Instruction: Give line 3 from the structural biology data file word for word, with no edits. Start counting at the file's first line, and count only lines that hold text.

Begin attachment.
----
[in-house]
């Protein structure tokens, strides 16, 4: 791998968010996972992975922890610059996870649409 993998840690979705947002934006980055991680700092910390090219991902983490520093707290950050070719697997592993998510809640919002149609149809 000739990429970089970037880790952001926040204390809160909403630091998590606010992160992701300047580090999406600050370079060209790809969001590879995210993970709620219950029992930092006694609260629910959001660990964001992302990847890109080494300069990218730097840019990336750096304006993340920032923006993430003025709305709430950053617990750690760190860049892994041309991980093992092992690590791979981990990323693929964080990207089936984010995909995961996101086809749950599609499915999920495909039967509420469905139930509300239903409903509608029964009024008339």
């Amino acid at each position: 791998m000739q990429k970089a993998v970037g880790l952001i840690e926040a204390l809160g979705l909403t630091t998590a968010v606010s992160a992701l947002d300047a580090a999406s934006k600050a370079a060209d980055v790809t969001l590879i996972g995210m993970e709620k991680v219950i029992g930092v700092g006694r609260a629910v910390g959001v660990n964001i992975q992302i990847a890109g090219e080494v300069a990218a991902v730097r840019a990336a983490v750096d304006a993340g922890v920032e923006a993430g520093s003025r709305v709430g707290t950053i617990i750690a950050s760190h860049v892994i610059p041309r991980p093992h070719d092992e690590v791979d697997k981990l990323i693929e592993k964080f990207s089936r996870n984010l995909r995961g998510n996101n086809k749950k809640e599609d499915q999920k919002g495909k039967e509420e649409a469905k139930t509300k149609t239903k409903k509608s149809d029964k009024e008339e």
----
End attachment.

């Amino acid at each position: 791998m000739q990429k970089a993998v970037g880790l952001i840690e926040a204390l809160g979705l909403t630091t998590a968010v606010s992160a992701l947002d300047a580090a999406s934006k600050a370079a060209d980055v790809t969001l590879i996972g995210m993970e709620k991680v219950i029992g930092v700092g006694r609260a629910v910390g959001v660990n964001i992975q992302i990847a890109g090219e080494v300069a990218a991902v730097r840019a990336a983490v750096d304006a993340g922890v920032e923006a993430g520093s003025r709305v709430g707290t950053i617990i750690a950050s760190h860049v892994i610059p041309r991980p093992h070719d092992e690590v791979d697997k981990l990323i693929e592993k964080f990207s089936r996870n984010l995909r995961g998510n996101n086809k749950k809640e599609d499915q999920k919002g495909k039967e509420e649409a469905k139930t509300k149609t239903k409903k509608s149809d029964k009024e008339e």